Anyone who tried visiting New Jersey's Washington Crossing State Park the weekend before the Fourth of July would have found the gates locked and the doors closed on historical sites.

In anticipation of the July Fourth holiday marking American independence, the park would typically be open to local residents and out-of-state visitors eager to soak in some history. But not this year! The site where the Revolutionary War reached a critical turning point was inaccessible for the entire weekend thanks to a three-day state government shutdown that ended on July 3.

So, what gives?

For the past several months, Gov. Chris Christie, R-N.J., has been pressuring Horizon Blue Cross Blue Shield of New Jersey to pony up and pay for his opioid reform program. The non-profit, private entity, which services more than 900,000 Medicaid members, is the state's largest health insurer. As part of his 2018 budget proposal, Christie called for legislation that would provide the governor with the authority to pull about $300 million a year from the insurance company's reserve fund to cover state expenses for public health initiatives.

In March, President Trump selected Christie to serve as the chairman of a White House task force on combatting opioid addiction. There's a genuine need here. New Jersey's rate of heroin overdose is three times the national rate, according to figures from the Centers for Disease Control and Prevention.

But raiding a private company and stacking its board with politicians from Trenton, which is exactly what Christie proposed, is not the answer. If he were to prevail, what kind of message would this send to private companies that could potentially locate in the Garden State?

In the compromise Christie reached with state lawmakers, an upper limit would be placed on Horizon's reserve fund, and in the event reserves exceeded this amount, "Horizon would use that money for the benefit of its subscribers," according to the new legislation. There will also be two additional seats added to Horizon's 15-member board that state lawmakers can fill with their own appointees.

While this arrangement is not as far reaching as what Christie proposed, it is still highly problematic from a free-market perspective.

Steve Forbes, CEO of Forbes Media, described Christie's plan as a "pure political vendetta" and "political extortion" against a reputable company that has provided quality insurance services. He spoke during a recent conference call with Hands Off Healthcare New Jersey, "a public affairs campaign sponsored by a diverse coalition of organizations and leaders working to protect the essential health reserve funds at Horizon Blue Cross Blue Shield."

The "raid by Trenton politicians" against Horizon "sends a terrible message not only to the people of New Jersey but to any business that wants to start in New Jersey," Forbes told listeners. "It says you to could be subject to a political raid, [and] a political vendetta that could destroy you. This has got to be stopped."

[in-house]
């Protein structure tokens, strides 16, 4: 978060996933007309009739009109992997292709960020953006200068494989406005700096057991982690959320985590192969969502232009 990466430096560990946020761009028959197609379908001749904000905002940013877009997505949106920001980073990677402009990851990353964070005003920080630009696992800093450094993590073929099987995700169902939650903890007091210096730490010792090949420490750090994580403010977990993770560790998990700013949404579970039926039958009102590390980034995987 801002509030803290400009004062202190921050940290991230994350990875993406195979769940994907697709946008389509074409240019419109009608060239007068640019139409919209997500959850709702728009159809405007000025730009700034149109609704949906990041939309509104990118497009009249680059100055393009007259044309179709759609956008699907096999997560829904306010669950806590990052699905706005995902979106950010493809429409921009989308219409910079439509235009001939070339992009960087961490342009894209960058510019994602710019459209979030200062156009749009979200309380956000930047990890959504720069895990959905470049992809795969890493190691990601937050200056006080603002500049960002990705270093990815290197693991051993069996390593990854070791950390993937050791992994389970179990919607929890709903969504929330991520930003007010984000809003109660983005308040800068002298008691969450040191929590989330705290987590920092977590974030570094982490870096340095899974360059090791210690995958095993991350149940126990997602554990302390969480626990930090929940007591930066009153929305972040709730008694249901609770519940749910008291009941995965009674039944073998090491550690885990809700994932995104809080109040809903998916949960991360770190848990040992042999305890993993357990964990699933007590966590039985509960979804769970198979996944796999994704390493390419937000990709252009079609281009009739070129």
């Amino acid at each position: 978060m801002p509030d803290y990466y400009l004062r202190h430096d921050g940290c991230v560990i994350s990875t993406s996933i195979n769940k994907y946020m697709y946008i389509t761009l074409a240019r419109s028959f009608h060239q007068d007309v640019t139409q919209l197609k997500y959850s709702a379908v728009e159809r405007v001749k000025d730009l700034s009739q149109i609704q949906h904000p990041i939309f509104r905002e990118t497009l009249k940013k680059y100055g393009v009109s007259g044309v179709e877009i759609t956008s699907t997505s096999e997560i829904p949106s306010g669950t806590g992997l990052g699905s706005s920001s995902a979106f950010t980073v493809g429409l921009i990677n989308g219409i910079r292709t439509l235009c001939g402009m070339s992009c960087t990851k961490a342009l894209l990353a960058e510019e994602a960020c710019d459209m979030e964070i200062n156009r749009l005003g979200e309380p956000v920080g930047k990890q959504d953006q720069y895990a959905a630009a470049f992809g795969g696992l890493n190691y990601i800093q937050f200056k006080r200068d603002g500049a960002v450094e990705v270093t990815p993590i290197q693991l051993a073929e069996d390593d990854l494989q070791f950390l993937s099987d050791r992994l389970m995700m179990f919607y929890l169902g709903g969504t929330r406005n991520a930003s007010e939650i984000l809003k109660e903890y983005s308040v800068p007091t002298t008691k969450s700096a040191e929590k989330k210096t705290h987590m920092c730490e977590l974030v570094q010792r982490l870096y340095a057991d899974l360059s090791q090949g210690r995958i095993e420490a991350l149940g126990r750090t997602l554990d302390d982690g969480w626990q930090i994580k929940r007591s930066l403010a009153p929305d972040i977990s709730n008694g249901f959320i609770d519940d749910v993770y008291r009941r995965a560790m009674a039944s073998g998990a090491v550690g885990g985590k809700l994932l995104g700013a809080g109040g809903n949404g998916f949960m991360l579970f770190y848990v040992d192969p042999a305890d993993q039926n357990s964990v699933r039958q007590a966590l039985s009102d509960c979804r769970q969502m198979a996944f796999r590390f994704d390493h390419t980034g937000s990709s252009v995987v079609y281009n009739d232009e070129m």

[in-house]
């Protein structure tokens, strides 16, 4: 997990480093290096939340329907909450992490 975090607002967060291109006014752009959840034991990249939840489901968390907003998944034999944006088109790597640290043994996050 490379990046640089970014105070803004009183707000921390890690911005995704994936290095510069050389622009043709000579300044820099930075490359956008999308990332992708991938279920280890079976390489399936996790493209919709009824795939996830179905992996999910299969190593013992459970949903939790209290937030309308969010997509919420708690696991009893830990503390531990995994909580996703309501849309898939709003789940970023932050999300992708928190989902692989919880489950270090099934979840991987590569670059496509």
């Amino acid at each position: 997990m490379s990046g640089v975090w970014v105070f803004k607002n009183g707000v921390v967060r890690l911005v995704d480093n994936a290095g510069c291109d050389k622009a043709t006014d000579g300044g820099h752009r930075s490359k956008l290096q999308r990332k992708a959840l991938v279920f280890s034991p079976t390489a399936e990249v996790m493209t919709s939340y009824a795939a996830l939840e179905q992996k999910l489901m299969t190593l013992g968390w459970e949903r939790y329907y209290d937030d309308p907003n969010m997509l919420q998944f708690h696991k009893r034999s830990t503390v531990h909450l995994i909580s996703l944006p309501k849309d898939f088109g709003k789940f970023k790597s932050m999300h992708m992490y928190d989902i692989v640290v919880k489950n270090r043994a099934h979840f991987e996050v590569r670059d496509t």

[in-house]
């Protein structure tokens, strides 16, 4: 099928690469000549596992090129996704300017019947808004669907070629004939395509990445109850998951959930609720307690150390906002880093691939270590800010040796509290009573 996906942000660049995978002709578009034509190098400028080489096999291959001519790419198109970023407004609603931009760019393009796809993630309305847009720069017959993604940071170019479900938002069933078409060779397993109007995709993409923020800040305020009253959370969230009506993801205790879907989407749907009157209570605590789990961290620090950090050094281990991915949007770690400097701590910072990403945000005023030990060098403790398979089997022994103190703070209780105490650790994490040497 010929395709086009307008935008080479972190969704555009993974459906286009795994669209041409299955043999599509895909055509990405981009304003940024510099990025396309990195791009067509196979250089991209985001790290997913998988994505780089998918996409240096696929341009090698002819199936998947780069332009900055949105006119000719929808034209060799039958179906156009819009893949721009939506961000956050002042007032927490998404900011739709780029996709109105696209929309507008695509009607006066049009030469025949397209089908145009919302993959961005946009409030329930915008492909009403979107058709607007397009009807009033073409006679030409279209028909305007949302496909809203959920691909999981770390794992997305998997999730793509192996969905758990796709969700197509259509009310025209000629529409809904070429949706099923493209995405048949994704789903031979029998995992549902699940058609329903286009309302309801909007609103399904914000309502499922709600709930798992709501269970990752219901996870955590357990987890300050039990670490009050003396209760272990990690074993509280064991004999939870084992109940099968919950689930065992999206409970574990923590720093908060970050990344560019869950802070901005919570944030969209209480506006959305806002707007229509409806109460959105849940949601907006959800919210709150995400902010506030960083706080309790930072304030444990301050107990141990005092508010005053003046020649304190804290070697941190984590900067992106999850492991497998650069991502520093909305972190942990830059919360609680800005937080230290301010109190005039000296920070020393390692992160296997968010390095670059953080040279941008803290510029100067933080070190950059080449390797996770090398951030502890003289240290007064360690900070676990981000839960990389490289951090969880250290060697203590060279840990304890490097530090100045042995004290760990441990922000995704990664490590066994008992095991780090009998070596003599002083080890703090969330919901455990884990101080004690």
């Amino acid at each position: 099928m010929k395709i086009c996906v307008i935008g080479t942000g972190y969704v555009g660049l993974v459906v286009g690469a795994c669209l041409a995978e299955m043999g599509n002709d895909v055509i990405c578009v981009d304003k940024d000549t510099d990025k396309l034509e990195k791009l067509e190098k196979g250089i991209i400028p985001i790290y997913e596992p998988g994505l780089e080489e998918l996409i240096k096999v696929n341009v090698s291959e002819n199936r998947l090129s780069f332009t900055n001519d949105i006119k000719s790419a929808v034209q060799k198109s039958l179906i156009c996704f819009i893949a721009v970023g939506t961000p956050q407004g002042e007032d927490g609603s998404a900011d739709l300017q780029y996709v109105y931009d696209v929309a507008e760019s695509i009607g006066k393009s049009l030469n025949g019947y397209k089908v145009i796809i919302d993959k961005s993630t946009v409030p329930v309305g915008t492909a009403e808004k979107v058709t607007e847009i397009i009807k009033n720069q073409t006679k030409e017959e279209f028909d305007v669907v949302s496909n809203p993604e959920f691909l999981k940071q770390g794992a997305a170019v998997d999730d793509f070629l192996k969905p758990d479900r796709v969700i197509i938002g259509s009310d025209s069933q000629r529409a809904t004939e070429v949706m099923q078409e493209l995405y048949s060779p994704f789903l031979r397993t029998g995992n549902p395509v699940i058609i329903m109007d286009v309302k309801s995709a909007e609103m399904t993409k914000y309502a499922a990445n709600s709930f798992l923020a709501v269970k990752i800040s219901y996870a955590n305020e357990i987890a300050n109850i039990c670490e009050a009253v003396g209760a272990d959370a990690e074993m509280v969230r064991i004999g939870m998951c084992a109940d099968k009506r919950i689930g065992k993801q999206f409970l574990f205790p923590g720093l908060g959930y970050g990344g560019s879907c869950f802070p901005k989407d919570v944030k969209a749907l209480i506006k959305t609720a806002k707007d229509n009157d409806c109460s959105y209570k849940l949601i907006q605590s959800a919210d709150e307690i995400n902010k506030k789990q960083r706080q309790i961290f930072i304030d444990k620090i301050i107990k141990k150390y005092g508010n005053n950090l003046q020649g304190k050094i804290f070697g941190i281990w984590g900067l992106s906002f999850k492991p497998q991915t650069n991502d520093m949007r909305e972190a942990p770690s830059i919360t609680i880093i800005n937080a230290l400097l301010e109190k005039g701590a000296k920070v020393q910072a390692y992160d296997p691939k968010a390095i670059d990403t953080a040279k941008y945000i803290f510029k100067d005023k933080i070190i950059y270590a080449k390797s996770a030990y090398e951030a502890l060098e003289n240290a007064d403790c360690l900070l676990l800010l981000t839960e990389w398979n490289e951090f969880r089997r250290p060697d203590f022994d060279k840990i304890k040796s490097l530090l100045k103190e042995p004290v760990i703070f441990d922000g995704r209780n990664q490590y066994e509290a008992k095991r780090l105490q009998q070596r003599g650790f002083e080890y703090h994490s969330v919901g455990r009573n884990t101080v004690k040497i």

In exchange for getting at least some of what he wanted with Horizon, Christie agreed to sign off on a bill that provides Democrats with millions of dollars in additional funding for public school aid.

That's the part that should be of the most concern to overburdened taxpayers.

Even as they celebrate their state's role in the Revolutionary War, the sad reality is today's New Jersey residents no longer live under a system of self-government. Beginning in 1985, the state Supreme Court issued a series of rulings known as Abbott v. Burke that ordered state spending on poor districts to be brought up to an equal level with the wealthiest school districts. These court rulings are what are ultimately responsible for soaring property taxes and perpetual budgetary challenges.

While the media has fixated on the bad optics of Christie vacationing on Island Beach State Park with his family while the beach remained closed the public during the shutdown, the answers to the state's discombobulated finances lie within its own revolutionary history. That's why the temporary closing of Washington Crossing Park tells a richer, deeper story than what went down at the Jersey Shore.

Visitors who step inside the Johnson Ferry House, located near where George Washington and his Continental Army struck ground after crossing the Delaware River on Christmas night 1776, will walk in the footsteps not just of Washington, but of other notable figures such as James Monroe and Alexander Hamilton. This is where they would have talked strategy before the march to Trenton.

In their written correspondence and public remarks, the Founding Fathers would say there were fighting to "preserve their rights as Englishmen." There is also the famous battle cry of "no taxation without representation."

The problem in New Jersey is with an activist Supreme Court that has gained leverage over public education funding that should properly fall within the purview of the state legislature. If unelected judges are ordering tax increases, doesn't that amount to "no taxation without representation"? In his early days as governor, Christie took on the judiciary and worked to put it back inside of a constitutional box.

Unfortunately, his very admirable, initial efforts to reform the judiciary fell victim to his presidential campaign and he didn't follow through with quality picks to the bench. That's the real tragedy lurking behind the latest budgetary mess.

Kevin Mooney (@KevinMooneyDC) is a contributor to the Washington Examiner's Beltway Confidential blog. He is an investigative reporter in Washington, D.C. who writes for several national publications.

If you would like to write an op-ed for the Washington Examiner, please read our guidelines on submissions here.